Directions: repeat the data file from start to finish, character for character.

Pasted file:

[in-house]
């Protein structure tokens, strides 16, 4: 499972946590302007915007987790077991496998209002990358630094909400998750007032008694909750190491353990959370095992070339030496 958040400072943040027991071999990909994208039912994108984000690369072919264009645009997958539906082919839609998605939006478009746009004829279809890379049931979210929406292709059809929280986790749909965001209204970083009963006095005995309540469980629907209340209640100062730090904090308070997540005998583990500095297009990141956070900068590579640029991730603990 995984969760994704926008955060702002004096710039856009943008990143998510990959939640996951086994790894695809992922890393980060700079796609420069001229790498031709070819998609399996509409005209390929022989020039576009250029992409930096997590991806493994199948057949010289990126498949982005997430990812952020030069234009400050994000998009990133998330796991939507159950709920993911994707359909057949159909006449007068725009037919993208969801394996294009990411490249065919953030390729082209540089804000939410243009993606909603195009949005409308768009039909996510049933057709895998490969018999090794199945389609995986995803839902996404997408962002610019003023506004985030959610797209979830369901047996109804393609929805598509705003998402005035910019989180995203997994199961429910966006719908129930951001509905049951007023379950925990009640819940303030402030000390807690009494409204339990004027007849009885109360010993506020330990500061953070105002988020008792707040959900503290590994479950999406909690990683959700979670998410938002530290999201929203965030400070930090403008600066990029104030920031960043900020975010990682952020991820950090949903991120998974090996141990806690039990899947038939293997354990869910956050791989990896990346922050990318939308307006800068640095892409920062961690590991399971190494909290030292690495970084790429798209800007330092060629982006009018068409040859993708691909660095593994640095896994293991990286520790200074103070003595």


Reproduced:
[in-house]
């Protein structure tokens, strides 16, 4: 499972946590302007915007987790077991496998209002990358630094909400998750007032008694909750190491353990959370095992070339030496 958040400072943040027991071999990909994208039912994108984000690369072919264009645009997958539906082919839609998605939006478009746009004829279809890379049931979210929406292709059809929280986790749909965001209204970083009963006095005995309540469980629907209340209640100062730090904090308070997540005998583990500095297009990141956070900068590579640029991730603990 995984969760994704926008955060702002004096710039856009943008990143998510990959939640996951086994790894695809992922890393980060700079796609420069001229790498031709070819998609399996509409005209390929022989020039576009250029992409930096997590991806493994199948057949010289990126498949982005997430990812952020030069234009400050994000998009990133998330796991939507159950709920993911994707359909057949159909006449007068725009037919993208969801394996294009990411490249065919953030390729082209540089804000939410243009993606909603195009949005409308768009039909996510049933057709895998490969018999090794199945389609995986995803839902996404997408962002610019003023506004985030959610797209979830369901047996109804393609929805598509705003998402005035910019989180995203997994199961429910966006719908129930951001509905049951007023379950925990009640819940303030402030000390807690009494409204339990004027007849009885109360010993506020330990500061953070105002988020008792707040959900503290590994479950999406909690990683959700979670998410938002530290999201929203965030400070930090403008600066990029104030920031960043900020975010990682952020991820950090949903991120998974090996141990806690039990899947038939293997354990869910956050791989990896990346922050990318939308307006800068640095892409920062961690590991399971190494909290030292690495970084790429798209800007330092060629982006009018068409040859993708691909660095593994640095896994293991990286520790200074103070003595």